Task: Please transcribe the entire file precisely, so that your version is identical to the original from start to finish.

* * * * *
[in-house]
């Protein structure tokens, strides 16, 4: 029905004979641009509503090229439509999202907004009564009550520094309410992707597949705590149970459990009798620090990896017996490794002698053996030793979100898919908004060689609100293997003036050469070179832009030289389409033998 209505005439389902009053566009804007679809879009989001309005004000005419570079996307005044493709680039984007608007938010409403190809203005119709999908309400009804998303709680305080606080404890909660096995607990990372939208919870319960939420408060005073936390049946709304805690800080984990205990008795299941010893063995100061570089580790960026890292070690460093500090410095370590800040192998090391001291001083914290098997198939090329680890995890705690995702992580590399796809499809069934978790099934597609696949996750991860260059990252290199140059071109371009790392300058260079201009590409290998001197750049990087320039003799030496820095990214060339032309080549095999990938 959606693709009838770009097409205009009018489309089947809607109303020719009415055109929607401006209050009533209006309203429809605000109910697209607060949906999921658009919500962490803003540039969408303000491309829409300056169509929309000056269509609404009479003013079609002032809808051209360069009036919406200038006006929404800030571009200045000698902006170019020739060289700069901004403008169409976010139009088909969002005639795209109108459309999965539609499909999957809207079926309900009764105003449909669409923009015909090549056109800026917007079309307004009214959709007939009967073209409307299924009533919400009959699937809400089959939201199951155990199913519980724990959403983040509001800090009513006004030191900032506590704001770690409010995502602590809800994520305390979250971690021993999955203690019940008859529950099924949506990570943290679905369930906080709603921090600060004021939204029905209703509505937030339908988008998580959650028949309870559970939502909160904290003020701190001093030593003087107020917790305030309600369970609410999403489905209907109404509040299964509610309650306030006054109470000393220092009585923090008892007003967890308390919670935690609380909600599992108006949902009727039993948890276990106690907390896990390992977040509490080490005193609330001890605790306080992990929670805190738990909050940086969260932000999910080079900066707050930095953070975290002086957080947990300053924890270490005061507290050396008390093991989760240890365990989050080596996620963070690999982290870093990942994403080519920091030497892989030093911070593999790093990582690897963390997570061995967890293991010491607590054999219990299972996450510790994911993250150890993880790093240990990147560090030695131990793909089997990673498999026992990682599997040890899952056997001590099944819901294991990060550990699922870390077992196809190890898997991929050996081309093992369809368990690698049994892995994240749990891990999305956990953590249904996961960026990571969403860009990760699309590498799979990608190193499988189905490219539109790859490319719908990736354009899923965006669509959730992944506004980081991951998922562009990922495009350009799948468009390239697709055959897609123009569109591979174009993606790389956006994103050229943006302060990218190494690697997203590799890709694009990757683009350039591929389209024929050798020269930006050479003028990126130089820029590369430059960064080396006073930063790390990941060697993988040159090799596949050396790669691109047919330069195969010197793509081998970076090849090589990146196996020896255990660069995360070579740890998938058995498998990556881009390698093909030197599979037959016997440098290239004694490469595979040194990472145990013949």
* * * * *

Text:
[in-house]
């Protein structure tokens, strides 16, 4: 029905004979641009509503090229439509999202907004009564009550520094309410992707597949705590149970459990009798620090990896017996490794002698053996030793979100898919908004060689609100293997003036050469070179832009030289389409033998 209505005439389902009053566009804007679809879009989001309005004000005419570079996307005044493709680039984007608007938010409403190809203005119709999908309400009804998303709680305080606080404890909660096995607990990372939208919870319960939420408060005073936390049946709304805690800080984990205990008795299941010893063995100061570089580790960026890292070690460093500090410095370590800040192998090391001291001083914290098997198939090329680890995890705690995702992580590399796809499809069934978790099934597609696949996750991860260059990252290199140059071109371009790392300058260079201009590409290998001197750049990087320039003799030496820095990214060339032309080549095999990938 959606693709009838770009097409205009009018489309089947809607109303020719009415055109929607401006209050009533209006309203429809605000109910697209607060949906999921658009919500962490803003540039969408303000491309829409300056169509929309000056269509609404009479003013079609002032809808051209360069009036919406200038006006929404800030571009200045000698902006170019020739060289700069901004403008169409976010139009088909969002005639795209109108459309999965539609499909999957809207079926309900009764105003449909669409923009015909090549056109800026917007079309307004009214959709007939009967073209409307299924009533919400009959699937809400089959939201199951155990199913519980724990959403983040509001800090009513006004030191900032506590704001770690409010995502602590809800994520305390979250971690021993999955203690019940008859529950099924949506990570943290679905369930906080709603921090600060004021939204029905209703509505937030339908988008998580959650028949309870559970939502909160904290003020701190001093030593003087107020917790305030309600369970609410999403489905209907109404509040299964509610309650306030006054109470000393220092009585923090008892007003967890308390919670935690609380909600599992108006949902009727039993948890276990106690907390896990390992977040509490080490005193609330001890605790306080992990929670805190738990909050940086969260932000999910080079900066707050930095953070975290002086957080947990300053924890270490005061507290050396008390093991989760240890365990989050080596996620963070690999982290870093990942994403080519920091030497892989030093911070593999790093990582690897963390997570061995967890293991010491607590054999219990299972996450510790994911993250150890993880790093240990990147560090030695131990793909089997990673498999026992990682599997040890899952056997001590099944819901294991990060550990699922870390077992196809190890898997991929050996081309093992369809368990690698049994892995994240749990891990999305956990953590249904996961960026990571969403860009990760699309590498799979990608190193499988189905490219539109790859490319719908990736354009899923965006669509959730992944506004980081991951998922562009990922495009350009799948468009390239697709055959897609123009569109591979174009993606790389956006994103050229943006302060990218190494690697997203590799890709694009990757683009350039591929389209024929050798020269930006050479003028990126130089820029590369430059960064080396006073930063790390990941060697993988040159090799596949050396790669691109047919330069195969010197793509081998970076090849090589990146196996020896255990660069995360070579740890998938058995498998990556881009390698093909030197599979037959016997440098290239004694490469595979040194990472145990013949």